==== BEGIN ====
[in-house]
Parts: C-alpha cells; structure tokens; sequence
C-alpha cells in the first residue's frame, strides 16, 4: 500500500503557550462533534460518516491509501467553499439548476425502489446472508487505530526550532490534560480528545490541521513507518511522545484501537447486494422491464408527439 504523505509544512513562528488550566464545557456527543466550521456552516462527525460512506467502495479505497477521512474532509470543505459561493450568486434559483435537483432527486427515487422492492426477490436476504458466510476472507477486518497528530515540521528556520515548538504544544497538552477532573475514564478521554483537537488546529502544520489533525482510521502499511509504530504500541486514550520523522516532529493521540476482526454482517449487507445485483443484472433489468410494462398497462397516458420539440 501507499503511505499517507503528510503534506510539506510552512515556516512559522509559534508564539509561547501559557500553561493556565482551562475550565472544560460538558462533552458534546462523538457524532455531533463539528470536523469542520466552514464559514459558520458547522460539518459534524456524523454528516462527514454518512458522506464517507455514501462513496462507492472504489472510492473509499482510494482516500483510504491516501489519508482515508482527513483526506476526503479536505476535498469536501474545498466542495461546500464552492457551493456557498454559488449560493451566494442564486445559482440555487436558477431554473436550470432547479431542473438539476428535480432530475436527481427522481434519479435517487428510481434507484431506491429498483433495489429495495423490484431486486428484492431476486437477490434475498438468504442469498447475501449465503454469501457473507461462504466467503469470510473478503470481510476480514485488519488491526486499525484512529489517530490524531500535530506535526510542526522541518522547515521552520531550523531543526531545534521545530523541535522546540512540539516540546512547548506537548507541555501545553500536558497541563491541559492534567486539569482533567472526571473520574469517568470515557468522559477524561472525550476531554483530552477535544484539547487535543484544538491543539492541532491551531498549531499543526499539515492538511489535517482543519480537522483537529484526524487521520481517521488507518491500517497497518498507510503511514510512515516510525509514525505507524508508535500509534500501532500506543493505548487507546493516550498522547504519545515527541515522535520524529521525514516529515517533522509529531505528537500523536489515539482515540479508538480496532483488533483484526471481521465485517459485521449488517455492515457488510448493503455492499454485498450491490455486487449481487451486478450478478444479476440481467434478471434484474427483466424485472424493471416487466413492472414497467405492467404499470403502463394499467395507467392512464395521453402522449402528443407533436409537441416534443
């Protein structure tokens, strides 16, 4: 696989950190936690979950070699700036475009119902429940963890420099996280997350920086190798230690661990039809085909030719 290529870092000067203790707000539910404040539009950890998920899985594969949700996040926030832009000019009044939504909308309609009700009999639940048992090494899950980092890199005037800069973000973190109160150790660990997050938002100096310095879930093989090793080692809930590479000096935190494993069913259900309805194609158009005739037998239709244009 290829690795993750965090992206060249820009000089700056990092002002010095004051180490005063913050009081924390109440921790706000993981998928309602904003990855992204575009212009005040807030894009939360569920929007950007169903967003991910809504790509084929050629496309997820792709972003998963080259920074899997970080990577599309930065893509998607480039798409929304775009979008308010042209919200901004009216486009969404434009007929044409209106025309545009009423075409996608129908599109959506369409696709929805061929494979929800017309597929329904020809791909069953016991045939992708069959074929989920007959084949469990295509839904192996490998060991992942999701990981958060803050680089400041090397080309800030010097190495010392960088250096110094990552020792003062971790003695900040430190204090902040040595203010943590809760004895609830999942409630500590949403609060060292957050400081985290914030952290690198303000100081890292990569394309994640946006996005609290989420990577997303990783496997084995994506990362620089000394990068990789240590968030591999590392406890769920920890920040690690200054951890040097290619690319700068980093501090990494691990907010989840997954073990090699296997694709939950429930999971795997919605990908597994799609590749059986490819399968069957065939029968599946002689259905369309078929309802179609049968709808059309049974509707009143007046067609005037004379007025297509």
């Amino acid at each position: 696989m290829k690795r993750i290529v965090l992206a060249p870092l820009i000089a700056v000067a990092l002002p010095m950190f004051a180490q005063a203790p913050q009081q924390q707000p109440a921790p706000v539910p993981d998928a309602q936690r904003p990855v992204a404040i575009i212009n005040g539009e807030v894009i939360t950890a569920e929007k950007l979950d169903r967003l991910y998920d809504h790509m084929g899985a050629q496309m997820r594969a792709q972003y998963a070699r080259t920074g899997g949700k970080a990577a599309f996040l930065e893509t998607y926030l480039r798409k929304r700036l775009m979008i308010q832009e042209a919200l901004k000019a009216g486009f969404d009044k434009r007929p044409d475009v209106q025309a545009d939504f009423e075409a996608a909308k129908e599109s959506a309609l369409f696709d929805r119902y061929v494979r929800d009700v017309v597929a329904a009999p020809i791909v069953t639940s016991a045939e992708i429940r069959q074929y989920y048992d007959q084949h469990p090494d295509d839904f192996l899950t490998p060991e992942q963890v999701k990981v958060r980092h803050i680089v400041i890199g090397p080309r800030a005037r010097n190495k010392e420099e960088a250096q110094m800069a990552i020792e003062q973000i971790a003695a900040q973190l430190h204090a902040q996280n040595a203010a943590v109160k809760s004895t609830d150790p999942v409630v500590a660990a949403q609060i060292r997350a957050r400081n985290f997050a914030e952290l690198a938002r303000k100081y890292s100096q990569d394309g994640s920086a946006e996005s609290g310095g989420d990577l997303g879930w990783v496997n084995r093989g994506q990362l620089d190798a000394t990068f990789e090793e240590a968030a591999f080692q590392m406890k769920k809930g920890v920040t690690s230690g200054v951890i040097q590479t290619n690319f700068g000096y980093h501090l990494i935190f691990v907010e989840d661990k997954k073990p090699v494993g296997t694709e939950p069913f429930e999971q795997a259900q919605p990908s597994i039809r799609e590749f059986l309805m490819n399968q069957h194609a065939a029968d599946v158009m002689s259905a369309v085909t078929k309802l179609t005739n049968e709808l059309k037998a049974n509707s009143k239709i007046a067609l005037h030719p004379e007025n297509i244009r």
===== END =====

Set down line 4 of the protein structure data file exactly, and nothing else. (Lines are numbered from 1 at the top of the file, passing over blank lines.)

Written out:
């Protein structure tokens, strides 16, 4: 696989950190936690979950070699700036475009119902429940963890420099996280997350920086190798230690661990039809085909030719 290529870092000067203790707000539910404040539009950890998920899985594969949700996040926030832009000019009044939504909308309609009700009999639940048992090494899950980092890199005037800069973000973190109160150790660990997050938002100096310095879930093989090793080692809930590479000096935190494993069913259900309805194609158009005739037998239709244009 290829690795993750965090992206060249820009000089700056990092002002010095004051180490005063913050009081924390109440921790706000993981998928309602904003990855992204575009212009005040807030894009939360569920929007950007169903967003991910809504790509084929050629496309997820792709972003998963080259920074899997970080990577599309930065893509998607480039798409929304775009979008308010042209919200901004009216486009969404434009007929044409209106025309545009009423075409996608129908599109959506369409696709929805061929494979929800017309597929329904020809791909069953016991045939992708069959074929989920007959084949469990295509839904192996490998060991992942999701990981958060803050680089400041090397080309800030010097190495010392960088250096110094990552020792003062971790003695900040430190204090902040040595203010943590809760004895609830999942409630500590949403609060060292957050400081985290914030952290690198303000100081890292990569394309994640946006996005609290989420990577997303990783496997084995994506990362620089000394990068990789240590968030591999590392406890769920920890920040690690200054951890040097290619690319700068980093501090990494691990907010989840997954073990090699296997694709939950429930999971795997919605990908597994799609590749059986490819399968069957065939029968599946002689259905369309078929309802179609049968709808059309049974509707009143007046067609005037004379007025297509």